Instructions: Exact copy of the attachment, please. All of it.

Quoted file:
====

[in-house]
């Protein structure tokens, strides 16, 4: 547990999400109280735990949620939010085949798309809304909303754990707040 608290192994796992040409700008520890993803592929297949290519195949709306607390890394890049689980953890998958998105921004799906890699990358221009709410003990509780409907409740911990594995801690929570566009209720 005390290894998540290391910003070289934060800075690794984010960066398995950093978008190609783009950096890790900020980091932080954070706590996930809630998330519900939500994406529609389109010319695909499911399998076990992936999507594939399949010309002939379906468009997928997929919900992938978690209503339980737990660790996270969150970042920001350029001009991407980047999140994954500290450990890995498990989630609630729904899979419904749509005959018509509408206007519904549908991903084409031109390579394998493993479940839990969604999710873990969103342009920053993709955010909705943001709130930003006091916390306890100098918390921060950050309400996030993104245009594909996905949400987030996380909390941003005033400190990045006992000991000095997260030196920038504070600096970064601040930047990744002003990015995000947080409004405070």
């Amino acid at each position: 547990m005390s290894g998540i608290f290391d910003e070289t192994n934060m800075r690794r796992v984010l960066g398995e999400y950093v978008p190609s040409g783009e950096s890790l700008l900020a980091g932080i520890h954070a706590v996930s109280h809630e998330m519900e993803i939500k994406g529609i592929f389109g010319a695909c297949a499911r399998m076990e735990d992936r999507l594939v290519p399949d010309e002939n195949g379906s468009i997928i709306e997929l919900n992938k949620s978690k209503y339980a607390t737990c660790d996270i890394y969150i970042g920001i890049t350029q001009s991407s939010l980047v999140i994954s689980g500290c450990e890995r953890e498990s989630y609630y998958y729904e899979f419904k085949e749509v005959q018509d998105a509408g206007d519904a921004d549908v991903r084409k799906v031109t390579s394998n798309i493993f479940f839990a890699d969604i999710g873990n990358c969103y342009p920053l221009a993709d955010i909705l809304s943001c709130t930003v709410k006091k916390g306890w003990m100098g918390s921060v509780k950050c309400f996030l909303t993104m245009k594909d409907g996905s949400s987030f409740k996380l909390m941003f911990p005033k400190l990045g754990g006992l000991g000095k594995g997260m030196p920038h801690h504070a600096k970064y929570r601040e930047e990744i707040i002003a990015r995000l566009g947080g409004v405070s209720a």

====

[in-house]
């Protein structure tokens, strides 16, 4: 547990999400109280735990949620939010085949798309809304909303754990707040 608290192994796992040409700008520890993803592929297949290519195949709306607390890394890049689980953890998958998105921004799906890699990358221009709410003990509780409907409740911990594995801690929570566009209720 005390290894998540290391910003070289934060800075690794984010960066398995950093978008190609783009950096890790900020980091932080954070706590996930809630998330519900939500994406529609389109010319695909499911399998076990992936999507594939399949010309002939379906468009997928997929919900992938978690209503339980737990660790996270969150970042920001350029001009991407980047999140994954500290450990890995498990989630609630729904899979419904749509005959018509509408206007519904549908991903084409031109390579394998493993479940839990969604999710873990969103342009920053993709955010909705943001709130930003006091916390306890100098918390921060950050309400996030993104245009594909996905949400987030996380909390941003005033400190990045006992000991000095997260030196920038504070600096970064601040930047990744002003990015995000947080409004405070």
């Amino acid at each position: 547990m005390s290894g998540i608290f290391d910003e070289t192994n934060m800075r690794r796992v984010l960066g398995e999400y950093v978008p190609s040409g783009e950096s890790l700008l900020a980091g932080i520890h954070a706590v996930s109280h809630e998330m519900e993803i939500k994406g529609i592929f389109g010319a695909c297949a499911r399998m076990e735990d992936r999507l594939v290519p399949d010309e002939n195949g379906s468009i997928i709306e997929l919900n992938k949620s978690k209503y339980a607390t737990c660790d996270i890394y969150i970042g920001i890049t350029q001009s991407s939010l980047v999140i994954s689980g500290c450990e890995r953890e498990s989630y609630y998958y729904e899979f419904k085949e749509v005959q018509d998105a509408g206007d519904a921004d549908v991903r084409k799906v031109t390579s394998n798309i493993f479940f839990a890699d969604i999710g873990n990358c969103y342009p920053l221009a993709d955010i909705l809304s943001c709130t930003v709410k006091k916390g306890w003990m100098g918390s921060v509780k950050c309400f996030l909303t993104m245009k594909d409907g996905s949400s987030f409740k996380l909390m941003f911990p005033k400190l990045g754990g006992l000991g000095k594995g997260m030196p920038h801690h504070a600096k970064y929570r601040e930047e990744i707040i002003a990015r995000l566009g947080g409004v405070s209720a």